HK adolescent protesters reveal a breakdown in family and school values

By He Liangliang Source:Global Times Published: 2019/9/3 18:33:41

Photo: IC

Hong Kong police detained 86 rioters carrying out acts of violence after violent protests on August 24 and 25, including a 12-year-old boy, the youngest person detained since the protests began in June. On Sunday, a 13-year-old boy was arrested for carrying two petrol bombs. The news triggered widespread concern throughout Hong Kong society.

The 12-year-old boy was reportedly detained for unlawful assembly. According to Hong Kong's Ming Pao, he was carrying a five-inch-long iron rod, spray paint, a helmet and gas mask at the time of his arrest. 

The boy was not just a curious bystander, but an active participant ready to attack police officers. Authorities contacted the child's father and asked him to come to the police station. The boy was later sent to a hospital due to illness, according the reports.

The incident serves as a reflection of the problems within Hong Kong's education system, adolescent development, and those among parents and teachers.

Since 2012, Hong Kong's anti-government social movements have been spearheaded by students, a phenomenon rarely seen on a global scale. The 2012 protest against the introduction of national education in Hong Kong was led by a group of students, and the 2014 Occupy Central movement began with student strikes. 

With the demonstrations and violence that first started in June, young people have been the driving force. Out of the 800 or so detained protesters, most are young. There were even some underage students. 

Many students reportedly boycotted the first day of the new semester. Most of them probably don't understand what they are doing.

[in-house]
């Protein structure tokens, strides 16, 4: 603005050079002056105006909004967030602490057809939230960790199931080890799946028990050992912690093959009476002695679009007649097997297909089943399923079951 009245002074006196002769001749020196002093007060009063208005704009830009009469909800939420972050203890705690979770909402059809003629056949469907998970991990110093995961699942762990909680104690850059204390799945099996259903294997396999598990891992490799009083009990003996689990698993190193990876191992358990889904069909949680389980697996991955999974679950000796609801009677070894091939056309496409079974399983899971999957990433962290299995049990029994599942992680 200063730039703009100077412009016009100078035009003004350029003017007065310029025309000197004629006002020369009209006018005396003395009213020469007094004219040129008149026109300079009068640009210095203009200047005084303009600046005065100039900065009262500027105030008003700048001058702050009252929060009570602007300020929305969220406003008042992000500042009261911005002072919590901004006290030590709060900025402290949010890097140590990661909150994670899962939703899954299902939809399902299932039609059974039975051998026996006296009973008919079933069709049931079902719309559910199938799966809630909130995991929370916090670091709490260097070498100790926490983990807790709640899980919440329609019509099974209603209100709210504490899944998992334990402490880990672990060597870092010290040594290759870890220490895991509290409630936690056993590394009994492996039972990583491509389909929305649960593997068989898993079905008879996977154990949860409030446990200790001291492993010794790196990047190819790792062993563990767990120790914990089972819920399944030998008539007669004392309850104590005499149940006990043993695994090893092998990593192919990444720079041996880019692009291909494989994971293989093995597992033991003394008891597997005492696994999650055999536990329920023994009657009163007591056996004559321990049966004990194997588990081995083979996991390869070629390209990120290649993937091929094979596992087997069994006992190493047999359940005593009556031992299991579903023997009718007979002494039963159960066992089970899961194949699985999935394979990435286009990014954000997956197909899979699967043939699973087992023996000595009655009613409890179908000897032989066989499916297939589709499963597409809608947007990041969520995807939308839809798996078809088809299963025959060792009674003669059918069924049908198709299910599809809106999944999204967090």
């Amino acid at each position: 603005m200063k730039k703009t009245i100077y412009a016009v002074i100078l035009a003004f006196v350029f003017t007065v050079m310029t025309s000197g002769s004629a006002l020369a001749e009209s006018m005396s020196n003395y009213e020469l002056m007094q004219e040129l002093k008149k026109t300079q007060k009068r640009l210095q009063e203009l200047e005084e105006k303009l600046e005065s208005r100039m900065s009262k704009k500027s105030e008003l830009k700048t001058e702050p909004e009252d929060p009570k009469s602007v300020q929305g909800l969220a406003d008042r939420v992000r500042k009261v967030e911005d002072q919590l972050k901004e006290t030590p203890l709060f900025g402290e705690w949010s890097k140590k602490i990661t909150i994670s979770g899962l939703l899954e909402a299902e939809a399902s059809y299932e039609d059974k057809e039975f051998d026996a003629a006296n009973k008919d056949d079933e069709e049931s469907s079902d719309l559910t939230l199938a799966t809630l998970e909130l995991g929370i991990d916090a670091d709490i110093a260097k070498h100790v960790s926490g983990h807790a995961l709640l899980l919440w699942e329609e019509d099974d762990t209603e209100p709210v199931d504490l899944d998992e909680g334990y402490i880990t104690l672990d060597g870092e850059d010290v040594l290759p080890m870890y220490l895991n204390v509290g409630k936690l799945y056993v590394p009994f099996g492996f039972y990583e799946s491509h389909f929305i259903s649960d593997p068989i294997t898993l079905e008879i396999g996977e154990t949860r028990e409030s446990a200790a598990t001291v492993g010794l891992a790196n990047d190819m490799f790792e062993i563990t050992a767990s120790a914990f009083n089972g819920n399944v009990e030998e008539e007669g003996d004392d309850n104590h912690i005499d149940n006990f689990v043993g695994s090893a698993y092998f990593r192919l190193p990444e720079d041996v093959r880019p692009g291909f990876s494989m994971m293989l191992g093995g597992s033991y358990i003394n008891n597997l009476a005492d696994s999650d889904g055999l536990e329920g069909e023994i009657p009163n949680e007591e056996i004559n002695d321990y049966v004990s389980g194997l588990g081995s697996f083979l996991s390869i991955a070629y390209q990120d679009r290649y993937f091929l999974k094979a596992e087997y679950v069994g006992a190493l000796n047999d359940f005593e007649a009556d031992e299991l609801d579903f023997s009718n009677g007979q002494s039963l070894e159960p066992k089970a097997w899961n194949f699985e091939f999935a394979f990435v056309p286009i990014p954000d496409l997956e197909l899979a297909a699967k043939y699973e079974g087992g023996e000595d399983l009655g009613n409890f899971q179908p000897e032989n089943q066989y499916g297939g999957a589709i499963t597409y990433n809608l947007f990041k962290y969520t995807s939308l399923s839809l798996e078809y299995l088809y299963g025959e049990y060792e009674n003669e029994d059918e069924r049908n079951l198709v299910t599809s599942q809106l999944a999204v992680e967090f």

School-aged adolescents participating in anti-government protests is nothing for Hong Kong society to be proud of as it will only lead to disaster.

The school-aged protesters have been brainwashed by their parents and teachers. "No to brainwashing education" was the slogan of the 2012 protest. Obviously it was not a common expression used by adolescents, but rather something that was taught to them by adults. 

The slogan used now is "Retake Hong Kong" and was coined by Hong Kong opposition forces. I witnessed a young mother show her two young children the anti-government slogan while explaining that "police officers are bad people whose job is to beat up children." The two children seemed at a loss.

I also witnessed two young students hanging posters that displayed strong ideological ideas. I wasn't sure if they understood what they meant. 

Additionally, their inherent psychological adolescent rebellion was also a cause. The young children may consider the protests an "exciting" and "cool" activity and participate for the "fun" of it. 

Some teenagers have viewed the demonstrations as a real-life video game, and the restraint from Hong Kong authorities has inspired them to think that the police cannot do anything to them. The instigation from unscrupulous media outlets has provided further encouragement. The courts are unable to apply adult sentencing standards to juveniles, which has caused many young people to see this as a fluke.

Most Hong Kong teenagers have not received a systematic education on Chinese culture and history from their schools and households. Without a full picture of China, they are easily instigated to take part in anti-mainland activities. Some of these young people have even smeared their country and called the police officers "dirty cops" on social media platforms. Such manifestations are entirely different from the "color revolutions" that have taken place in other regions.

An old Chinese saying goes "a son's mistakes should be blamed on his father's failure to teach him." The root of the problem among Hong Kong's adolescents can be found within their families and schools. Unfortunately, a few teenagers have engaged in the violent protests blindly. They will be taught a lesson for life.

The author is a commentator with the Hong Kong-based Phoenix TV.

Posted in: VIEWPOINT

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